The Mexican paradox: a very macho country that says it is ready to elect a female president


53% of men and 69% of women prefer a female candidate to win the elections

Mexicans know themselves well. When asked how macho the country is, 75% consider the population to be somewhat or very macho. If they had answered otherwise, the survey would have been invalidated from the first question. That was easy, but the devil is in the details. Do you prefer the next president to be a man or a woman? There the men already show the machismo that they abjured and only 53% prefer a woman; they, however, raise that percentage to 69%, 16 points above. Anyway, the country seems to be ready to receive its first female president in history, something that seems to be going to happen whether they want it or not, since the two blocks with possibilities of winning are headed by a female candidate. And 87% of the total consulted by Enkoll for EL PAÍS and W Radio agree or strongly agree that this is the case. 814 visits were made to homes between February 24 and 28 to collect this data.

There are not many previous experiences, neither in Mexico, nor almost anywhere, to base the knowledge on, therefore, people are guided by their gender perceptions. And their expectations about the change that having a woman at the head of the Republic can entail are hopeful. For example, they think that they would better address economic issues (71%), public security and the fight against corruption. But in these last two aspects there is a great difference by sex. In public security, women see themselves as more capable, 15 points above what they think; and on corruption they also beat them by eight points; to a direct question, two-thirds trust more in the honesty of women. The director of Enkoll, Heidi Osuna, believes that the answers are based on the gender expectation that has been generated year after year, not so much on known cases of women in power, which are not many yet to be able to compare.

On previous occasions, for example in 2012, when López Obrador fought against Peña Nieto and the latter won, the PAN had nominated a woman, Josefina Vázquez Mota. Then the country did not seem ready for that. Osuna remembers the surveys that were done then and believes that being a woman hurt the brand, not so much if she was good or bad as a politician. “Now women are perceived as competitive or more than men.” Things, then, have changed. Today, when asked directly if the country is ready to give way to a woman, 63% believe so, with slight differences between what they answer. The margin with that other question in which 87% agree that a president will probably come out of the polls on June 2, is due to the perception that some have of themselves and of others. That is, I am not macho, but the other is, that is why they do not see the country as prepared.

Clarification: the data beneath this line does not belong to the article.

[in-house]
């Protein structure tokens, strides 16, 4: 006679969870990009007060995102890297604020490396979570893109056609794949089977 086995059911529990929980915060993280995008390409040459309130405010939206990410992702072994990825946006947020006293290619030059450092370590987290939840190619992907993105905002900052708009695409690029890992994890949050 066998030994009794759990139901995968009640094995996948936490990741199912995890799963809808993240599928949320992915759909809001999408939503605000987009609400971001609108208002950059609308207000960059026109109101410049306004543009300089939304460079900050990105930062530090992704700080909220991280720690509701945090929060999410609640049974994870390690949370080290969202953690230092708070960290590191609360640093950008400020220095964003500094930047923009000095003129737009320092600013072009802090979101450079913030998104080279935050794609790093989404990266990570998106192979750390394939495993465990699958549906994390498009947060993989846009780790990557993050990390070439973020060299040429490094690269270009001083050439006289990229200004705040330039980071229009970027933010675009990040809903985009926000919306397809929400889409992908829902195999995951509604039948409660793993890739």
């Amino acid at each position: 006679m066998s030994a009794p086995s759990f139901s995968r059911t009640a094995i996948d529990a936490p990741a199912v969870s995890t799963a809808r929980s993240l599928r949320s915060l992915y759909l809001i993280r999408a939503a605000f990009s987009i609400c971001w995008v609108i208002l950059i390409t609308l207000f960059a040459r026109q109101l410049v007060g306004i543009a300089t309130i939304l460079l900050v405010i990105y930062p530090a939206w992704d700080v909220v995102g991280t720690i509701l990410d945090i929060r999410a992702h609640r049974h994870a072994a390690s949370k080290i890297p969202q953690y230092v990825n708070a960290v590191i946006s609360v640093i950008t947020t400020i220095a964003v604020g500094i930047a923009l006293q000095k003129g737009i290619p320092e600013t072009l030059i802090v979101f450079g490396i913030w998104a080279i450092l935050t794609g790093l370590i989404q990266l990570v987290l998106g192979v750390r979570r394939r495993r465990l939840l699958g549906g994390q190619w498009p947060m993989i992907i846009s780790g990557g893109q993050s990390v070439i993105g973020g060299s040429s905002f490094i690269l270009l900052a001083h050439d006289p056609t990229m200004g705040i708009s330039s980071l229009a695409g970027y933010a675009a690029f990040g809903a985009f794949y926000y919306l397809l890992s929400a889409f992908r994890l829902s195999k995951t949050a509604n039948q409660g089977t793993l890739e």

The major parties have nominated candidates and the electorate has no escape even if they looked for it. What role will the female vote play in this electoral campaign is difficult to determine. It would be a different thing, says Osuna, if one of the two big alliances had opted for a man, there you would appreciate dissimilarities. For those who do not want, not even in painting, to see a woman in power, there is the vote for Jorge Álvarez Máynez, but for those recalcitrant perhaps the candidate of Movimiento Ciudadano does not represent as much manhood as they pursue. The director of Enkoll maintains that it has not been the best decision by Movimiento Ciudadano to present a man, unless the chosen one had been “very macho”. In a very macho country, having the option of voting for a man would have tilted the balance for the orange party perhaps in a good percentage, but not for Máynez, necessarily. “Samuel García was that more macho profile, conservative, with wife, children, church,” says Osuna. Perhaps the video of Máynez with football and beer was intended to move those voters, who knows. Only that the macho jokes end up being little profitable in these times.

So, Mexico, macho or not, will have with all probability a woman at the top of power as a result of these elections. What will happen next? Their peers believe that the situation will change for them for the better or at least the same. 87% say so. Men raise that perception to 89%, something like saying, they come out winning with the change. It is to be assumed that if they were asked, then, who have benefited from having had 100 years of male governments they would answer that, men.

Claudia Sheinbaum, for the officialist bloc, and Xóchitl Gálvez, in the opposition, will face each other in the three months of campaign that follow. There the citizens will have to choose between one policy or another, not by sex, which is the same. For now, the messages they launch are valid for both, it does not matter which one of them claims that “it is time for women”. That already seems to be a fact, what is to be done is to confront ideologies and programs.

Source: El Pais